اقدام به خودکشی، بیان عاطفی و عملکرد مردسالاری
|کد مقاله||سال انتشار||مقاله انگلیسی||ترجمه فارسی||تعداد کلمات|
|36308||2012||8 صفحه PDF||سفارش دهید||8355 کلمه|
Publisher : Elsevier - Science Direct (الزویر - ساینس دایرکت)
Journal : Social Science & Medicine, Volume 74, Issue 4, February 2012, Pages 498–505
Male rates of suicide are significantly higher than female rates in Ireland and other Western countries, yet the process and detail of men’s suicidal action is relatively unknown. This is partly due to prevailing theoretical and methodological approaches. In this area of study, macro-level, quantitative approaches predominate; and theoretical frameworks tend to adopt unitary notions of men, as well as binary, oppositional, concepts of masculinity and femininity. This inquiry, based on in-depth interviews with 52 young Irish men who made a suicide attempt, examines suicidal behaviour at the individual level. The findings demonstrate that these men experienced high levels of emotional pain but had problems identifying symptoms and disclosing distress and this, along with the coping mechanisms used, was linked to a form of masculinity prevalent in their social environment. Dominant or hegemonic masculinity norms discouraged disclosure of emotional vulnerability, and participants used alcohol and drugs to cope – which exacerbated and prolonged their distress. Over time this led to a situation where they felt their options had narrowed, and suicidal action represented a way out of their difficulties. These men experienced significant, long-lasting, emotional pain but, in the context of lives lived in environments where prevailing constructions of masculinity constrained its expression, they opted for suicide rather than disclose distress and seek help. Underpinning this study is a presumption that binary notions of male and female emotions lack substance, but that the expression of emotions is gender-specific and constrained in some social localities.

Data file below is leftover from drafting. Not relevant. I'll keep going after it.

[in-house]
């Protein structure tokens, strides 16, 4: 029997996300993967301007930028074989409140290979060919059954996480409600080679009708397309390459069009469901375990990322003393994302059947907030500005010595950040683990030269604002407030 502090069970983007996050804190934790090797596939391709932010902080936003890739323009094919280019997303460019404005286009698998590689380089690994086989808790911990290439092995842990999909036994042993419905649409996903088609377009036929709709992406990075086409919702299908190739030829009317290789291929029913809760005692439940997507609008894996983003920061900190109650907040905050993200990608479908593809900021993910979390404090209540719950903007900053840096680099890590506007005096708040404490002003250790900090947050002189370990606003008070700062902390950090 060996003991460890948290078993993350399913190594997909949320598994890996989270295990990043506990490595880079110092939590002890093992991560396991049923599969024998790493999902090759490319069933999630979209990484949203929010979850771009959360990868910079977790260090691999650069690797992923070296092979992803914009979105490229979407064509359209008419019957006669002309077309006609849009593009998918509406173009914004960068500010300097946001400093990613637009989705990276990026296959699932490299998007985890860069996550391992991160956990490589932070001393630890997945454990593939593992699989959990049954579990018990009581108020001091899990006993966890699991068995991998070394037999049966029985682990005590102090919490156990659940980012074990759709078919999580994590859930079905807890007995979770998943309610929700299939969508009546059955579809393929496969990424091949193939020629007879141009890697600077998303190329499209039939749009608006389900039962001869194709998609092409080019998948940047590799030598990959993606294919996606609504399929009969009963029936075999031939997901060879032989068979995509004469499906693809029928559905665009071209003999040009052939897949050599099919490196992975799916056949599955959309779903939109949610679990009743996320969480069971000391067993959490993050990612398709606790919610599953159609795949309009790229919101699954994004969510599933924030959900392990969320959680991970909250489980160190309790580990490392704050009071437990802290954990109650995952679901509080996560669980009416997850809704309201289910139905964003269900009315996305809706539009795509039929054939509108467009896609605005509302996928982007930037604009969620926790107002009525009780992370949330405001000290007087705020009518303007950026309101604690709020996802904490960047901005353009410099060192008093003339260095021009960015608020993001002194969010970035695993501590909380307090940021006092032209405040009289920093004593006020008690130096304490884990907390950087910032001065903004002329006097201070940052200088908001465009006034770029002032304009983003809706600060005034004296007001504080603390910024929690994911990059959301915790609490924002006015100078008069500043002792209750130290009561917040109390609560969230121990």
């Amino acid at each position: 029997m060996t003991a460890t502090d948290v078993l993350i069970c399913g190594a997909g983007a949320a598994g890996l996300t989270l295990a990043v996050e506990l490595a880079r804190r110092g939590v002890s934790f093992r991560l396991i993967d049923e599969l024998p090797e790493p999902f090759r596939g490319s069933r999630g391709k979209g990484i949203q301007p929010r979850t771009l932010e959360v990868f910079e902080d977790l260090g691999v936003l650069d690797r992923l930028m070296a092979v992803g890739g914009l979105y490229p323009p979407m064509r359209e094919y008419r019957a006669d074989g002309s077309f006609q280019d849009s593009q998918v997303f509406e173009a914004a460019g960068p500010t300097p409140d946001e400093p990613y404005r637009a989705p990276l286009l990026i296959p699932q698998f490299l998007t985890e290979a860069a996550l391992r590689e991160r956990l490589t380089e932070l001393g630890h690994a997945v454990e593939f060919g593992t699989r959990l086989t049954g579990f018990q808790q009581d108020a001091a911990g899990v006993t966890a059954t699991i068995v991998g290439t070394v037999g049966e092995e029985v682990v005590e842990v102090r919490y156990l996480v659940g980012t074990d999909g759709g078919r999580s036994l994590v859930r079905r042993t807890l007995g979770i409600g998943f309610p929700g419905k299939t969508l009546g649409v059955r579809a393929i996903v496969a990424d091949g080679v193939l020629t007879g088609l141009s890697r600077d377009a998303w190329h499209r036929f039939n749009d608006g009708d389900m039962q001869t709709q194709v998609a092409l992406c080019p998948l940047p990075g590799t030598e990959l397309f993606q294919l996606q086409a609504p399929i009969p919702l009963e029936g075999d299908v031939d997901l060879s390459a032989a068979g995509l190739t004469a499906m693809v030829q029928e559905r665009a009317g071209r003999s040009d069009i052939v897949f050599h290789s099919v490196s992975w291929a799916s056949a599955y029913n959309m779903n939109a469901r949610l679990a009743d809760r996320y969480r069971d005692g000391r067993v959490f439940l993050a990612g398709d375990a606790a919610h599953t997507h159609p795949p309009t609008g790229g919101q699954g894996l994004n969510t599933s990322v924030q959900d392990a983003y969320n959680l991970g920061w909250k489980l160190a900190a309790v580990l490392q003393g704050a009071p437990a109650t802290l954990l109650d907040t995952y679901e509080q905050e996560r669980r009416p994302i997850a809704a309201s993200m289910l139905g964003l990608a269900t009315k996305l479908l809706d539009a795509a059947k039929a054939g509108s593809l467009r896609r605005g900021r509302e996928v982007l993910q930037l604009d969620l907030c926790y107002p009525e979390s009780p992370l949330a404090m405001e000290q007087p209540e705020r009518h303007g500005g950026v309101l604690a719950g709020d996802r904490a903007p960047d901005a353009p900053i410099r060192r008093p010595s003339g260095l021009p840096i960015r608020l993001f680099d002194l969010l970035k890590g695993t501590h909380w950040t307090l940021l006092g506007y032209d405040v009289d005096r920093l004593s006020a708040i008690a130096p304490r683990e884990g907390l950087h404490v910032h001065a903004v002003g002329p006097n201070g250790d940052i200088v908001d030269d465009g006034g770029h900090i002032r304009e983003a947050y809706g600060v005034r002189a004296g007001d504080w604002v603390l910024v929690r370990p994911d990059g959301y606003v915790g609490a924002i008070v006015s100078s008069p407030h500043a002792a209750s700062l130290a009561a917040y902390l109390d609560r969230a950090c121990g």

Suicide, especially among young men, increased significantly in most Western countries in the latter decades of the twentieth century, a trend apparent in Ireland since the 1970s (NOSP, 2009). Yet, despite its public health importance, and its historical significance within sociology, there has been relatively little sociological interest in this topic over the last century. The study of suicide has become increasingly the domain of bio-medical disciplines. The sociological work which does exist has tended to follow Durkheim (1951 ) in adopting a quantitative, macro-level, approach. This endeavour has produced some support for his thesis that integrated societies have lower rates of suicide. High levels of factors considered to promote social integration, such as participation in religion and close family ties still result in lower suicide rates, but other features identified by Durkheim, notably youth and poverty, no longer protect. There is now a consistent association between low socio-economic status and suicidal behaviour (Baudelot and Establet, 2008 and Gunnell et al., 1995) and since the mid twentieth century younger, rather than older, people have been more likely to complete suicide (Middleton et al., 2006 and World Heath Organisation, 2011). These investigations provide a profile of suicide patterns in contemporary society (and a rationale for the particular focus of this paper), but they offer little insight into the process of suicidal action (Redley, 2003 and Redley, 2009; Swami, Stanistreet, & Payne, 2008). In line with Durkheim’s theory, a disconnection is maintained between societal factors and individual motivations. Over four decades ago, Douglas (1967) remarked that the meaningful analysis of suicide would have to be based on the definitions supplied by the social actors involved, yet few studies have attempted this. An exception is Redley’s (2003) work, which illustrates why individuals in particular environments may opt for suicidal behaviour. However, no qualitative study of suicide has focused specifically on young men – the group who are most at risk. The present enquiry seeks to address this gap in the sociological literature by examining the emotions and meanings involved in suicidal behaviour, based on a sample of young men who made a suicide attempt. In seeking to understand why these men moved towards suicidal decisions, I draw on concepts and knowledge from gender and masculinity studies relating to men’s emotional lives and health-related practices.